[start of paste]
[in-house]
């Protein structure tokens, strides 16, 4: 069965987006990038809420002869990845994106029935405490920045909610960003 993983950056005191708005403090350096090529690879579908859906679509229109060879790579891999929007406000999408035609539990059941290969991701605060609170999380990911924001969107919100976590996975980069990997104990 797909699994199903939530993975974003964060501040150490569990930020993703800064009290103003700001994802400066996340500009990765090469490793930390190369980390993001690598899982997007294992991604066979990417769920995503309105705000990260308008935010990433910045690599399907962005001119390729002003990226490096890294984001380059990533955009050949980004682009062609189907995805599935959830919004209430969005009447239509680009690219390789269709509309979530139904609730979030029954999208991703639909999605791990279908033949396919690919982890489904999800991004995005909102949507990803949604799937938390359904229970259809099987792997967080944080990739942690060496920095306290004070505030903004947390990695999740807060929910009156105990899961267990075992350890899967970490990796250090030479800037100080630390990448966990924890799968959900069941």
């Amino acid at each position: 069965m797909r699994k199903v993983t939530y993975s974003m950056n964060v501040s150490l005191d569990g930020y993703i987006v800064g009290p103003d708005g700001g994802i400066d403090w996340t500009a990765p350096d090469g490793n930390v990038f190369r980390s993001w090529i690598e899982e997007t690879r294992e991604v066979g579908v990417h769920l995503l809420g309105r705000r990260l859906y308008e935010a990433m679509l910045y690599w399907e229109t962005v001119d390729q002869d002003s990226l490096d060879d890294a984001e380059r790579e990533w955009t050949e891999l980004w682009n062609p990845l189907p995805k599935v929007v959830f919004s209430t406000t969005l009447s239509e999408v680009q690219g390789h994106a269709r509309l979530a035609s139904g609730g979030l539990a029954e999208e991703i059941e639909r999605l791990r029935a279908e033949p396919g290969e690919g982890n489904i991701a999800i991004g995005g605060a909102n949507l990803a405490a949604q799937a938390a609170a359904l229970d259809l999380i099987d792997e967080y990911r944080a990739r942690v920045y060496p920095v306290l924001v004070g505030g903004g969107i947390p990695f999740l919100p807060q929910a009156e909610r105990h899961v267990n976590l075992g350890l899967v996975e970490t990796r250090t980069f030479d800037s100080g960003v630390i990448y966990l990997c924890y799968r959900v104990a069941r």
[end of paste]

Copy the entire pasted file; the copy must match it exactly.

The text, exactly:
[in-house]
């Protein structure tokens, strides 16, 4: 069965987006990038809420002869990845994106029935405490920045909610960003 993983950056005191708005403090350096090529690879579908859906679509229109060879790579891999929007406000999408035609539990059941290969991701605060609170999380990911924001969107919100976590996975980069990997104990 797909699994199903939530993975974003964060501040150490569990930020993703800064009290103003700001994802400066996340500009990765090469490793930390190369980390993001690598899982997007294992991604066979990417769920995503309105705000990260308008935010990433910045690599399907962005001119390729002003990226490096890294984001380059990533955009050949980004682009062609189907995805599935959830919004209430969005009447239509680009690219390789269709509309979530139904609730979030029954999208991703639909999605791990279908033949396919690919982890489904999800991004995005909102949507990803949604799937938390359904229970259809099987792997967080944080990739942690060496920095306290004070505030903004947390990695999740807060929910009156105990899961267990075992350890899967970490990796250090030479800037100080630390990448966990924890799968959900069941």
């Amino acid at each position: 069965m797909r699994k199903v993983t939530y993975s974003m950056n964060v501040s150490l005191d569990g930020y993703i987006v800064g009290p103003d708005g700001g994802i400066d403090w996340t500009a990765p350096d090469g490793n930390v990038f190369r980390s993001w090529i690598e899982e997007t690879r294992e991604v066979g579908v990417h769920l995503l809420g309105r705000r990260l859906y308008e935010a990433m679509l910045y690599w399907e229109t962005v001119d390729q002869d002003s990226l490096d060879d890294a984001e380059r790579e990533w955009t050949e891999l980004w682009n062609p990845l189907p995805k599935v929007v959830f919004s209430t406000t969005l009447s239509e999408v680009q690219g390789h994106a269709r509309l979530a035609s139904g609730g979030l539990a029954e999208e991703i059941e639909r999605l791990r029935a279908e033949p396919g290969e690919g982890n489904i991701a999800i991004g995005g605060a909102n949507l990803a405490a949604q799937a938390a609170a359904l229970d259809l999380i099987d792997e967080y990911r944080a990739r942690v920045y060496p920095v306290l924001v004070g505030g903004g969107i947390p990695f999740l919100p807060q929910a009156e909610r105990h899961v267990n976590l075992g350890l899967v996975e970490t990796r250090t980069f030479d800037s100080g960003v630390i990448y966990l990997c924890y799968r959900v104990a069941r």